It was Oprah who said it best when she proclaimed “a new day is on the horizon!”
That can perfectly sum up the historic groundbreaking collective bargaining deal that the WNBA released.
The players union and the league itself agreed to a new CBA that would dramatically raise player’s salaries, maternal leave and child care benefits, expanding career opportunities and marketing endeavors, and changes to revenue sharing that would allow players to receive half of the money generated.
According to ESPN.com, the deal will include the following:
- Annual base pay for league’s highest-paid player jumps from $117,500 to $215,000.
- With other benefits, the league’s top players could earn cash compensation in excess of $500,000.
- The agreement is for eight years, from the 2020 through 2027 seasons with a mutual opt-out provision after six years.
- 2020 salary cap will be $1.3 million, up from $996,100 in 2019.
- Players who complete their contracts and have five or more years of service can become unrestricted free agents, unless they are tagged as a “core” player.
- The number of times a player can be tagged as “core” goes from four to three beginning this season, and drops to two beginning with the 2022 season.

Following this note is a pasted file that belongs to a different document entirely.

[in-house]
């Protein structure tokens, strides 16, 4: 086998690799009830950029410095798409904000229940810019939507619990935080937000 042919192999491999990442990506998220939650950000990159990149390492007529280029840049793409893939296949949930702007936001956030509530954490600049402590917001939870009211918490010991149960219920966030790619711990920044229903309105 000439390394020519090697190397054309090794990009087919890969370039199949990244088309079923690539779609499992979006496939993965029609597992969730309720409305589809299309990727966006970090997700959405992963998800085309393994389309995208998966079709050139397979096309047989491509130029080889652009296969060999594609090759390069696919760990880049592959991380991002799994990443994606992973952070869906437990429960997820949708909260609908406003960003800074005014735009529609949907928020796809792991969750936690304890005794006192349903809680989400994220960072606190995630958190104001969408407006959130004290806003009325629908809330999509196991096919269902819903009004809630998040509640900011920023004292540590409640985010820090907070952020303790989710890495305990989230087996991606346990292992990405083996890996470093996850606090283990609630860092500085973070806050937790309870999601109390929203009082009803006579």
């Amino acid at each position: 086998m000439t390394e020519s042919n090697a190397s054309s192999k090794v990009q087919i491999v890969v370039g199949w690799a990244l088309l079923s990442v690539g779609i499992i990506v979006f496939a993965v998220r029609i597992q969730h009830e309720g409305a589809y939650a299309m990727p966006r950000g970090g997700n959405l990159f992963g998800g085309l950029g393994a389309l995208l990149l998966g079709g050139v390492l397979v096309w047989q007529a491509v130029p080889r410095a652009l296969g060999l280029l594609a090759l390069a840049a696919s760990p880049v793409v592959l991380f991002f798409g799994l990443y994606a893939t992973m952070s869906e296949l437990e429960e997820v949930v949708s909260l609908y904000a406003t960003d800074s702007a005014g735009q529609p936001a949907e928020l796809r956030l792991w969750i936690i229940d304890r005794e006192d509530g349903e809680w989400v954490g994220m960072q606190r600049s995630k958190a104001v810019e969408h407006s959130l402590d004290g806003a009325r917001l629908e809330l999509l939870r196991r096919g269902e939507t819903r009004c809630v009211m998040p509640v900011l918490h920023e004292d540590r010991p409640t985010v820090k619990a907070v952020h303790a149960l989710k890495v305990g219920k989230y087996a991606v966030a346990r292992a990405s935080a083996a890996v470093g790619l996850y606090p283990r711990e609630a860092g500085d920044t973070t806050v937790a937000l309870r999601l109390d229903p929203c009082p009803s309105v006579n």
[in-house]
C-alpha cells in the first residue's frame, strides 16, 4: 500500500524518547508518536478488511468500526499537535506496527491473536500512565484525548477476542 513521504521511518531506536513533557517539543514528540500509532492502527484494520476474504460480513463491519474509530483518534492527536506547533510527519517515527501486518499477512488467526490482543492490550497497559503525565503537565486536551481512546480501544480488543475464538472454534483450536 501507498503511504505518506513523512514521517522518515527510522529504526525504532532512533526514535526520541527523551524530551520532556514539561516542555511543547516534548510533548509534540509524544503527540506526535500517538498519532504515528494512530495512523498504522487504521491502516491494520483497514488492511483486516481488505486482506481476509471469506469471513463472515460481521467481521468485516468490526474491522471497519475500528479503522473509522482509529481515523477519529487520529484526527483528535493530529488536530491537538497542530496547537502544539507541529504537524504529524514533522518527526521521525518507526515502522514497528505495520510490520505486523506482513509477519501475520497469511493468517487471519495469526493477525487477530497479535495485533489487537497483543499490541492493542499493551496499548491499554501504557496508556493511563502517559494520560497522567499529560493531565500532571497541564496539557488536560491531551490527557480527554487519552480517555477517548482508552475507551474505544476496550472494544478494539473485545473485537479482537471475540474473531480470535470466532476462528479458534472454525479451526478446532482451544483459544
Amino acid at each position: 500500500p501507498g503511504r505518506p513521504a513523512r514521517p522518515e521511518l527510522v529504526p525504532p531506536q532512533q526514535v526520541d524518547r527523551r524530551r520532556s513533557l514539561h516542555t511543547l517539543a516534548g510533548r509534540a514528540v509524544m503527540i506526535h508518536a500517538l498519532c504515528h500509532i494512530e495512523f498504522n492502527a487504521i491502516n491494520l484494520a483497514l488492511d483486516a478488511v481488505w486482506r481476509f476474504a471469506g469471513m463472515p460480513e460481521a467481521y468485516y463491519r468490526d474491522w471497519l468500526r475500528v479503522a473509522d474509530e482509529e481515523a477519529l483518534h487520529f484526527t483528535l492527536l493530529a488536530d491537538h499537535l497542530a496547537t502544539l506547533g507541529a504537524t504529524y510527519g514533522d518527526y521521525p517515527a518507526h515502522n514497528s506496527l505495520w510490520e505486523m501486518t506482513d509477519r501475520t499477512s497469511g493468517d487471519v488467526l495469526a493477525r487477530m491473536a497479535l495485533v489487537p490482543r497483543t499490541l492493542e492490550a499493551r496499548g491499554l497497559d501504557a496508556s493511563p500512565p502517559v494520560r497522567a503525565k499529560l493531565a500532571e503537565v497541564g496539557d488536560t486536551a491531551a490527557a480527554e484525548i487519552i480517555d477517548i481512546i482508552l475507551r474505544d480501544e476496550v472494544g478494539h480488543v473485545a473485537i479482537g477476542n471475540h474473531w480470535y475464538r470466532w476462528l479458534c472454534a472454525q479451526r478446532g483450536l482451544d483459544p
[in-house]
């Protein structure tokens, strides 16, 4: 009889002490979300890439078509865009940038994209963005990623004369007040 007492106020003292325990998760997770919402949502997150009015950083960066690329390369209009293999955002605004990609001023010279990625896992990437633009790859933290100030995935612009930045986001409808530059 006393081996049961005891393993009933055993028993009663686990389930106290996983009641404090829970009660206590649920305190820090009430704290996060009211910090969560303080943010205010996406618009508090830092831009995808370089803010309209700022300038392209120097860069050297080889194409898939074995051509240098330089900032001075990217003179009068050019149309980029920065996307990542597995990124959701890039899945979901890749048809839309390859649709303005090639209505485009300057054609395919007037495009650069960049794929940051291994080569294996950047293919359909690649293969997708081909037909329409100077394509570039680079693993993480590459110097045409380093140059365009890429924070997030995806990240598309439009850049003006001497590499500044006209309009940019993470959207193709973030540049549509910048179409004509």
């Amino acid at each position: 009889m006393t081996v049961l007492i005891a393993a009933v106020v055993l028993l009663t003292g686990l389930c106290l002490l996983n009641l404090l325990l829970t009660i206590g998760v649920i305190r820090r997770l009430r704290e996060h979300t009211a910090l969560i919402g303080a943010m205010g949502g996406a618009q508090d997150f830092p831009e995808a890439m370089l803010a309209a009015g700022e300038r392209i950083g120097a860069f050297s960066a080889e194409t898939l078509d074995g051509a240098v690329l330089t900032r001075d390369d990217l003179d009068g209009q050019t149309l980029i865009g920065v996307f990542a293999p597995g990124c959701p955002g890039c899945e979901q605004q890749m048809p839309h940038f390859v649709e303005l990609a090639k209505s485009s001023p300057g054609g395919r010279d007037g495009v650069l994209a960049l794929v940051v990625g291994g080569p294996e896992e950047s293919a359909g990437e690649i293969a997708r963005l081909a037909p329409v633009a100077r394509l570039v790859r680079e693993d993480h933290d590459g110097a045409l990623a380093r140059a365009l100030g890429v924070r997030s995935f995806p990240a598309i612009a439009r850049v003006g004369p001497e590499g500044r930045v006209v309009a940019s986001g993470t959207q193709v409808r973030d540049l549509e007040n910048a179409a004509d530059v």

- Players will receive full salary while on maternity leave, an annual child care stipend of $5,000, and guarantee of two-bedroom apartments for players with children.
This CBA comes at a critical time in society and culture where female athletes are at the forefront in fighting for equality.
But for those who closely follow the WNBA, it shouldn’t be a surprise that they would be leading the way.
Players have been at the forefront of social justice in sports long before it became common place today.
It was WNBA players Maya Moore, Tina Charles, Tamika Catchings, Swim Cash, and others who stood up and proudly showed solidarity with Black Lives Matters in 2016 in the aftermath of the police shootings of Alton Sterling and Philando Castile.
It was Layshia Clarendon and Breanna Stewart who became prominent voices in the #MeToo movement after sharing their stories of surviving sexual assault.
It was Brittney Greiner, Sue Bird, and Layshia who embody what it means to be unapologetically LGBTQ and standing up for LGBTQ rights.
It was Natasha Cloud and the Washington Mystics who won the 2019 title while becoming a team committed to fighting for social justice causes such as combating gun violence.
Now it is Nneka Ogwumike of the Los Angeles Sparks who is the WNBA player’s association president whose leadership helped lead to this extraordinary deal.
In a broader sociocultural context, the leadership of this players reflect what has been going on in society.
Many of the prominent leaders in the struggle for equality are black women and LGBTQ women.
These players are attaching themselves to these movements and are creating spaces of unity among themselves and to those on the front lines.
Respect is long overdue and the WNBA is showing what they have been all about for the last 23 years.
Hopefully the rest of society will follow.